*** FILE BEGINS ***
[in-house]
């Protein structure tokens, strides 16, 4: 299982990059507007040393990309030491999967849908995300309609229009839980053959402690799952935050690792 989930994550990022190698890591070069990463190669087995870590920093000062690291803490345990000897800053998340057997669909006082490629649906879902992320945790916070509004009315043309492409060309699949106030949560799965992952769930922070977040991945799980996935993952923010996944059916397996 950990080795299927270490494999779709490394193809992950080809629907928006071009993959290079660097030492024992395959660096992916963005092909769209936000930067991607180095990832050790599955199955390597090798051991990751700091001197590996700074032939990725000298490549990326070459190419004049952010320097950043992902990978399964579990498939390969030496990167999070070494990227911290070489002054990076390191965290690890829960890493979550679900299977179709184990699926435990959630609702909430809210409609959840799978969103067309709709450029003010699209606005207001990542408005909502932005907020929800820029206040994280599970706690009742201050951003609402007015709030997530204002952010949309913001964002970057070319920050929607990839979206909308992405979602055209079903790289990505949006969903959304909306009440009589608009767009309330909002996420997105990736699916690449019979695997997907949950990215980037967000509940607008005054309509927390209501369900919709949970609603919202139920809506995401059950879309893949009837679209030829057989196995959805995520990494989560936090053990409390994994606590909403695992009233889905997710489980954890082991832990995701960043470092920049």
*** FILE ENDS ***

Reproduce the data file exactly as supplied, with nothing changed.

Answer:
[in-house]
């Protein structure tokens, strides 16, 4: 299982990059507007040393990309030491999967849908995300309609229009839980053959402690799952935050690792 989930994550990022190698890591070069990463190669087995870590920093000062690291803490345990000897800053998340057997669909006082490629649906879902992320945790916070509004009315043309492409060309699949106030949560799965992952769930922070977040991945799980996935993952923010996944059916397996 950990080795299927270490494999779709490394193809992950080809629907928006071009993959290079660097030492024992395959660096992916963005092909769209936000930067991607180095990832050790599955199955390597090798051991990751700091001197590996700074032939990725000298490549990326070459190419004049952010320097950043992902990978399964579990498939390969030496990167999070070494990227911290070489002054990076390191965290690890829960890493979550679900299977179709184990699926435990959630609702909430809210409609959840799978969103067309709709450029003010699209606005207001990542408005909502932005907020929800820029206040994280599970706690009742201050951003609402007015709030997530204002952010949309913001964002970057070319920050929607990839979206909308992405979602055209079903790289990505949006969903959304909306009440009589608009767009309330909002996420997105990736699916690449019979695997997907949950990215980037967000509940607008005054309509927390209501369900919709949970609603919202139920809506995401059950879309893949009837679209030829057989196995959805995520990494989560936090053990409390994994606590909403695992009233889905997710489980954890082991832990995701960043470092920049």